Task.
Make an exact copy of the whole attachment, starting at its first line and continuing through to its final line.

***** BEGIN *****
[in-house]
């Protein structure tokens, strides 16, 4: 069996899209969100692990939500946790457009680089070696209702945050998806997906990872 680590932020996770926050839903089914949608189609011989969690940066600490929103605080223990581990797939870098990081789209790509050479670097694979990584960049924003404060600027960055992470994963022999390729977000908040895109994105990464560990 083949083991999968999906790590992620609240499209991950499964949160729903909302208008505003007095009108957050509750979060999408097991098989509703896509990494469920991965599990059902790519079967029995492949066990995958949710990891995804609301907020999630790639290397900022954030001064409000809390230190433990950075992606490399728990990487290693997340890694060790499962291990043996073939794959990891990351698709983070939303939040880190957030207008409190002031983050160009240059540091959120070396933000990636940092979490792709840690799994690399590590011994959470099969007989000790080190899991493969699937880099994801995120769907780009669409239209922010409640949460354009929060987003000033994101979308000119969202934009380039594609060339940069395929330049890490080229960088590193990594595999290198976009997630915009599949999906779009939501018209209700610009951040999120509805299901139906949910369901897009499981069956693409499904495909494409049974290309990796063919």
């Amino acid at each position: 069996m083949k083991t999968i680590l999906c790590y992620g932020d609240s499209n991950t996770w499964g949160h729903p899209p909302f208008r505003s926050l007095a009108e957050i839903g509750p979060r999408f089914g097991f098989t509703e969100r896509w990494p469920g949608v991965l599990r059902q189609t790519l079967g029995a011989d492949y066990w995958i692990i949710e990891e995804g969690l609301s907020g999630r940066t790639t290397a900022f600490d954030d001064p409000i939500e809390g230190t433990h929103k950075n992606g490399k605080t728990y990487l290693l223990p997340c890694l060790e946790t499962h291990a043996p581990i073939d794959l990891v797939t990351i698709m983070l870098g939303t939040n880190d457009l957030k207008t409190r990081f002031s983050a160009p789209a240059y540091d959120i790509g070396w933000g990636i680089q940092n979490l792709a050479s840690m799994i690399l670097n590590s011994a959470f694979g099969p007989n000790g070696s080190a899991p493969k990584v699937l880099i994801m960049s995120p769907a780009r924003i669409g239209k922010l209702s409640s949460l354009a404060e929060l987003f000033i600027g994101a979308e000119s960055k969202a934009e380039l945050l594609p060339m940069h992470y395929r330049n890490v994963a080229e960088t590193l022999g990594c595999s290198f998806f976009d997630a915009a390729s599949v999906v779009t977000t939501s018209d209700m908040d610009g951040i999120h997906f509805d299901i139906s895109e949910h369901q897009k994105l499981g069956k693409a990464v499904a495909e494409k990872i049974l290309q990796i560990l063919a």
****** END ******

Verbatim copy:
[in-house]
């Protein structure tokens, strides 16, 4: 069996899209969100692990939500946790457009680089070696209702945050998806997906990872 680590932020996770926050839903089914949608189609011989969690940066600490929103605080223990581990797939870098990081789209790509050479670097694979990584960049924003404060600027960055992470994963022999390729977000908040895109994105990464560990 083949083991999968999906790590992620609240499209991950499964949160729903909302208008505003007095009108957050509750979060999408097991098989509703896509990494469920991965599990059902790519079967029995492949066990995958949710990891995804609301907020999630790639290397900022954030001064409000809390230190433990950075992606490399728990990487290693997340890694060790499962291990043996073939794959990891990351698709983070939303939040880190957030207008409190002031983050160009240059540091959120070396933000990636940092979490792709840690799994690399590590011994959470099969007989000790080190899991493969699937880099994801995120769907780009669409239209922010409640949460354009929060987003000033994101979308000119969202934009380039594609060339940069395929330049890490080229960088590193990594595999290198976009997630915009599949999906779009939501018209209700610009951040999120509805299901139906949910369901897009499981069956693409499904495909494409049974290309990796063919």
């Amino acid at each position: 069996m083949k083991t999968i680590l999906c790590y992620g932020d609240s499209n991950t996770w499964g949160h729903p899209p909302f208008r505003s926050l007095a009108e957050i839903g509750p979060r999408f089914g097991f098989t509703e969100r896509w990494p469920g949608v991965l599990r059902q189609t790519l079967g029995a011989d492949y066990w995958i692990i949710e990891e995804g969690l609301s907020g999630r940066t790639t290397a900022f600490d954030d001064p409000i939500e809390g230190t433990h929103k950075n992606g490399k605080t728990y990487l290693l223990p997340c890694l060790e946790t499962h291990a043996p581990i073939d794959l990891v797939t990351i698709m983070l870098g939303t939040n880190d457009l957030k207008t409190r990081f002031s983050a160009p789209a240059y540091d959120i790509g070396w933000g990636i680089q940092n979490l792709a050479s840690m799994i690399l670097n590590s011994a959470f694979g099969p007989n000790g070696s080190a899991p493969k990584v699937l880099i994801m960049s995120p769907a780009r924003i669409g239209k922010l209702s409640s949460l354009a404060e929060l987003f000033i600027g994101a979308e000119s960055k969202a934009e380039l945050l594609p060339m940069h992470y395929r330049n890490v994963a080229e960088t590193l022999g990594c595999s290198f998806f976009d997630a915009a390729s599949v999906v779009t977000t939501s018209d209700m908040d610009g951040i999120h997906f509805d299901i139906s895109e949910h369901q897009k994105l499981g069956k693409a990464v499904a495909e494409k990872i049974l290309q990796i560990l063919a």